Chauncey Billups was justifiably roasted for his player comparisons during the 2019 NBA Draft broadcast and had people once again ridiculing the entire notion of making pro comparisons for draft prospects.
The one that got the most attention was his comparison of Rui Hachimura to 2019 NBA Finals MVP Kawhi Leonard, but there was a point when it really felt like everyone was lucky to have the privilege to add a future hall of famer to their roster because it was nothing but star comparisons.
If you believe Chauncey's player comps, there are 58 Hall of Famers in this draft.— Ben Taylor (@ElGee35) June 21, 2019
Although those type of hyperbolic comparisons do little more than place unrealistic expectations on the players and set fans up for disappointment, more measured comparisons can be useful in helping fans to wrap their heads around what role a rookie might play on the NBA court. The goal is to identify archetypes and potential (most offensive) styles of play, not fate.
And when you’re in the middle of the offseason with summer league as the next opportunity to see your favorite NBA team, player comparisons are just good fun. So as we continue to learn more about guys like Eric Paschall and Jordan Poole, let’s look at a few of the pre-draft player comparisons for each of them — to balance things out, we have a mix of comparisons from statistical models and a few that others dreamed up from their observations.
Eric Paschall’s comps
Height: 6-foot-7.25 | Weight: 254.4 lbs | Wingspan: 6-foot-11.75 | Basketball-Reference stats
The all-star comps for Paschall are flattering: Draymond Green and Paul Millsap (here and here, as examples), the dream developmental endpoint for every undersized forward coming out of college at this point. And, going strictly off physical measurements, the comparison to Millsap actually makes some sense: although Millsap has a wingspan a few inches longer than Paschall’s, they’re about the same height and weight.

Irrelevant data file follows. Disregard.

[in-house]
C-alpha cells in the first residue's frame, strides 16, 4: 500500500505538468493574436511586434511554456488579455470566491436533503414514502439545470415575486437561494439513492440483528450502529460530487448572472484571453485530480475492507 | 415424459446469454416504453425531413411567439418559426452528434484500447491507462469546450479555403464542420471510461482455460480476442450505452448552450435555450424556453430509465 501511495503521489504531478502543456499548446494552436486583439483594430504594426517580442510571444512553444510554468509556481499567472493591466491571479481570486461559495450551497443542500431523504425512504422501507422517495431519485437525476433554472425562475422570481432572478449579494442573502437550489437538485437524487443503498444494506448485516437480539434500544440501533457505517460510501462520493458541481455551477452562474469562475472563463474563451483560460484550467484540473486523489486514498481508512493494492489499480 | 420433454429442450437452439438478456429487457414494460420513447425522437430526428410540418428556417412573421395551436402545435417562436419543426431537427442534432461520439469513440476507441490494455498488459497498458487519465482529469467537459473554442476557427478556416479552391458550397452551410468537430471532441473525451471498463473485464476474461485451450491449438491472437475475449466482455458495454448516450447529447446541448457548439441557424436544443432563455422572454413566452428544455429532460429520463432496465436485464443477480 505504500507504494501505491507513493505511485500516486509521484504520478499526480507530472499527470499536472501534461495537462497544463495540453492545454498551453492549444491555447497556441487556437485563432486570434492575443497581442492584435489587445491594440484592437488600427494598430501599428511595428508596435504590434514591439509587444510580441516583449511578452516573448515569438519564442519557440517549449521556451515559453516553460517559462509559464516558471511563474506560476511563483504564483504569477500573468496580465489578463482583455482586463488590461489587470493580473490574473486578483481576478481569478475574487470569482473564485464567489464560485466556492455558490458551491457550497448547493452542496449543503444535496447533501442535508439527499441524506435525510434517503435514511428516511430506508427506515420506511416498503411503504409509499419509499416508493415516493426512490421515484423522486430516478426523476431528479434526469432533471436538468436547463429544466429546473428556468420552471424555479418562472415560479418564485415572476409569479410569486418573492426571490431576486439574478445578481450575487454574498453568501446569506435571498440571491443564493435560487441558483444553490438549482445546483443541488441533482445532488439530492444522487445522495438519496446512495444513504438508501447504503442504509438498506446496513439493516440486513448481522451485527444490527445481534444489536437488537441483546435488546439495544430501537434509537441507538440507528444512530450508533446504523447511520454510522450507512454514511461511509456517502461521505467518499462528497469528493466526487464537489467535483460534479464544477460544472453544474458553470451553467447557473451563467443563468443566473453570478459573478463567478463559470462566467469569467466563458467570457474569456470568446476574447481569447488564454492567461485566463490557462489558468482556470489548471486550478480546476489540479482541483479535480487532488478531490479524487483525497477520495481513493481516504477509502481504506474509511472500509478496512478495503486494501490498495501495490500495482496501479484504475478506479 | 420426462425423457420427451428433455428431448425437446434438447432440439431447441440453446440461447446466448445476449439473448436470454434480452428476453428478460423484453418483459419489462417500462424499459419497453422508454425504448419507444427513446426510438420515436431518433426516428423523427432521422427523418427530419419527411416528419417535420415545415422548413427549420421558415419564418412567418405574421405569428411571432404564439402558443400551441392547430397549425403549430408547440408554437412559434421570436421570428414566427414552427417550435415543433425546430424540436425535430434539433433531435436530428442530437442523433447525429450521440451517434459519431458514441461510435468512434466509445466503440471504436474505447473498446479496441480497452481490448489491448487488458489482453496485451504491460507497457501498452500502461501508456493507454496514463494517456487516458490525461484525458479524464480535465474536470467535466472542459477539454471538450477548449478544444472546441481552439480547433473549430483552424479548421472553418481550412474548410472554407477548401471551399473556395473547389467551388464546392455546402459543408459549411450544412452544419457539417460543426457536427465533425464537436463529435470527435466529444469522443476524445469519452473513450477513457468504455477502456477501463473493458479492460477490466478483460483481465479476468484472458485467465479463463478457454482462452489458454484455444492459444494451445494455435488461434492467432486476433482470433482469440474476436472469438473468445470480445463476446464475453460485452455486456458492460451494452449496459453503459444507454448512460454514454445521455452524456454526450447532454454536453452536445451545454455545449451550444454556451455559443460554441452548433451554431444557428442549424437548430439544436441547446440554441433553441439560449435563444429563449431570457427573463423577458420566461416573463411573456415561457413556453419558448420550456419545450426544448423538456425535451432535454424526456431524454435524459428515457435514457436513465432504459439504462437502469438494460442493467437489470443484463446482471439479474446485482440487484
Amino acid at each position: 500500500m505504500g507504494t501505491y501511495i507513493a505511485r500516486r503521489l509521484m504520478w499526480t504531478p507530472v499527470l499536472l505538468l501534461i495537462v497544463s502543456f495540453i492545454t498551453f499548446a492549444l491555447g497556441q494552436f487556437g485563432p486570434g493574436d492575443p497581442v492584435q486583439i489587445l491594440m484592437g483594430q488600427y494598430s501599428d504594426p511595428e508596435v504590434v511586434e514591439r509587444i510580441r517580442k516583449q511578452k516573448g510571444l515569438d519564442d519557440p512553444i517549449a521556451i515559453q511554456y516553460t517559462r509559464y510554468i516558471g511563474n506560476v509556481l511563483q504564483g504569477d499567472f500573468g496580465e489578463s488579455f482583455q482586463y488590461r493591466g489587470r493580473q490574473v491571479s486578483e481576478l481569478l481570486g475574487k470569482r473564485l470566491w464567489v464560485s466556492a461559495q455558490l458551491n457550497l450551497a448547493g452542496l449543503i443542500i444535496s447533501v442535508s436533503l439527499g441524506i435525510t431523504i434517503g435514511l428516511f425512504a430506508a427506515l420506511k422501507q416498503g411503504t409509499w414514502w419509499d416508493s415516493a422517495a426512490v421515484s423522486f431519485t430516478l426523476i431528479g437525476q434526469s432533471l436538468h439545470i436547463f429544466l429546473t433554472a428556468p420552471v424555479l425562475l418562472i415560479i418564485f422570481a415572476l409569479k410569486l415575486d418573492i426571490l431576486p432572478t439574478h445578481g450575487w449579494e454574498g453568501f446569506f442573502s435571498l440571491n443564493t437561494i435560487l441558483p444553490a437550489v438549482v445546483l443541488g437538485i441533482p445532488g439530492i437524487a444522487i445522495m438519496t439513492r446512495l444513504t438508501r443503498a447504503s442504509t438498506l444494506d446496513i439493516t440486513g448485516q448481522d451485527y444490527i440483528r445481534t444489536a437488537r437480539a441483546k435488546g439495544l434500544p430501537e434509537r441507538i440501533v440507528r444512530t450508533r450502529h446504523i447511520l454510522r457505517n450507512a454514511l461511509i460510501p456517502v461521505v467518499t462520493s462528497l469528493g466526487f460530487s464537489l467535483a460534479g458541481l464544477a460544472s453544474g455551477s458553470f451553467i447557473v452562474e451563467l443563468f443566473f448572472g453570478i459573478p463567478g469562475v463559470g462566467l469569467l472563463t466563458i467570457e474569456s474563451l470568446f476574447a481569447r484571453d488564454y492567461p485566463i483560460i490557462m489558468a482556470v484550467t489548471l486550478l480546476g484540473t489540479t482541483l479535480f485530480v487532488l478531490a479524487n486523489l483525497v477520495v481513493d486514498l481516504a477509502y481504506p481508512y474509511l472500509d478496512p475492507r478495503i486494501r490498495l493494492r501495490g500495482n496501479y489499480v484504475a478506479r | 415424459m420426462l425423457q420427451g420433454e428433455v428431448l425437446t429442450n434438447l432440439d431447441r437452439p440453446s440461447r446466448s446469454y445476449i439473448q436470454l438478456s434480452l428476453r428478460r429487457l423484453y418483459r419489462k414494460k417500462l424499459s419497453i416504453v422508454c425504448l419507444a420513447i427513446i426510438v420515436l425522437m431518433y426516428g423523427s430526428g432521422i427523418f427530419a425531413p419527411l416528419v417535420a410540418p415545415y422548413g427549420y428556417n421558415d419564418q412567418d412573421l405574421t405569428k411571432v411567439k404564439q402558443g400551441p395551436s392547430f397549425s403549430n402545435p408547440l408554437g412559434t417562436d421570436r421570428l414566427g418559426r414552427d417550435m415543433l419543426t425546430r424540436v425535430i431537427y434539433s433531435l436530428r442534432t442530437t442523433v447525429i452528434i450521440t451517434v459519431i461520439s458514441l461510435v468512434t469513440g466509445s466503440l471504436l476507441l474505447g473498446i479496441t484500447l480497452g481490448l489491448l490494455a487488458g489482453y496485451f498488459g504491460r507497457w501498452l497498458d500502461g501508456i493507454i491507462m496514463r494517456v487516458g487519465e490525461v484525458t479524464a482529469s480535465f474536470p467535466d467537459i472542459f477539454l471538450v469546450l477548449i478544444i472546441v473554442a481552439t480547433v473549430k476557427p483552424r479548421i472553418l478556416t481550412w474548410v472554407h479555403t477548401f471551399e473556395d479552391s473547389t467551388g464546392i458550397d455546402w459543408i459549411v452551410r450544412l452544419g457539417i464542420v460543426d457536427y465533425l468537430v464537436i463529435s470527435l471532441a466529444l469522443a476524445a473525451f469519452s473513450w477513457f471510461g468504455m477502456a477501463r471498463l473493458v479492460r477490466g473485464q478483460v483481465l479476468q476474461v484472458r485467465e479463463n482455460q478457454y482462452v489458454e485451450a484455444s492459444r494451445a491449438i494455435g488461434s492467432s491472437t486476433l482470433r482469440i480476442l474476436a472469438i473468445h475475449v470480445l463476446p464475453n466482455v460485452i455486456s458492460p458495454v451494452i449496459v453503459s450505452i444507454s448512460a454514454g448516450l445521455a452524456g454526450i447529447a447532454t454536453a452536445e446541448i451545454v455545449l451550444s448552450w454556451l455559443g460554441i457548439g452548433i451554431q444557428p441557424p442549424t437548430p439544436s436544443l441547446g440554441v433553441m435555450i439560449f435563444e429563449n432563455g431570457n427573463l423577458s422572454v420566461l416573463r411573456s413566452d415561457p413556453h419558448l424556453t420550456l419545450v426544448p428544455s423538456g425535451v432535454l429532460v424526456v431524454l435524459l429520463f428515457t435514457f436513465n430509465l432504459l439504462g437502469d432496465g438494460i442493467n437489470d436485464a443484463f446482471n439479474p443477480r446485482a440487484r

The difference is in their rebounding ability — although Millsap and Paschall were about the same size, Millsap was a much better college rebounder, according to Basketball-Reference (links: Millsap vs. Paschall). Draymond Green, for what it’s worth, was also significantly better. Given that a strong college offensive rebounding percentage is generally accepted as a marker of future NBA success, you can point to that as the thing separating Paschall from Green and Millsap if nothing else.
So what are some of the other comparisons? Here’s a fuller look at some of the comparisons floating around the web:
Eric Paschall’s NBA comparisons
|Model 284||Hanno Mottola/Kyle Wiltjer/Matt Bonner|
|ESPN projections||Brian Cook/Adreian Payne|
|Hashtag Basketball||"Homeless" Draymond Green|
|LeBron James||"Baby Millsap"|
|VU Hoops||"Draymond Green without the attitude"|
|NBADraft.net||PJ Tucker/Jason Maxiell|
|The Ringer||Young Paul Millsap, Noah Vonleh, Ryan Gomes|
Given the lopsided rivalry with the Houston Rockets over the last few years, the P.J. Tucker comp is pretty interesting. However, what stands out about those projections based on statistical models — Model 284 & ESPN — is that all their comparables were 6-foot-10-ish forwards with low rebounding percentages who were 3-point shooters in college. On the bright side, that could represent Paschall’s numbers making him look like someone who “plays bigger than his size”. On the other hand, it casts him as mostly a catch-and-shoot 3-point guy, which clearly could work if he can defend at the NBA level.
Tucker was a significantly rebounder at 6-foot-5, but shot four threes total in his three years at Texas. However, given Tucker’s trajectory — it took years overseas before he became the productive rotation player that he is today — maybe that is an interesting comp. But the bottom line is that there might not be a significant NBA contributor who Paschall is comparable to, which could be good or bad.
Jordan Poole’s comps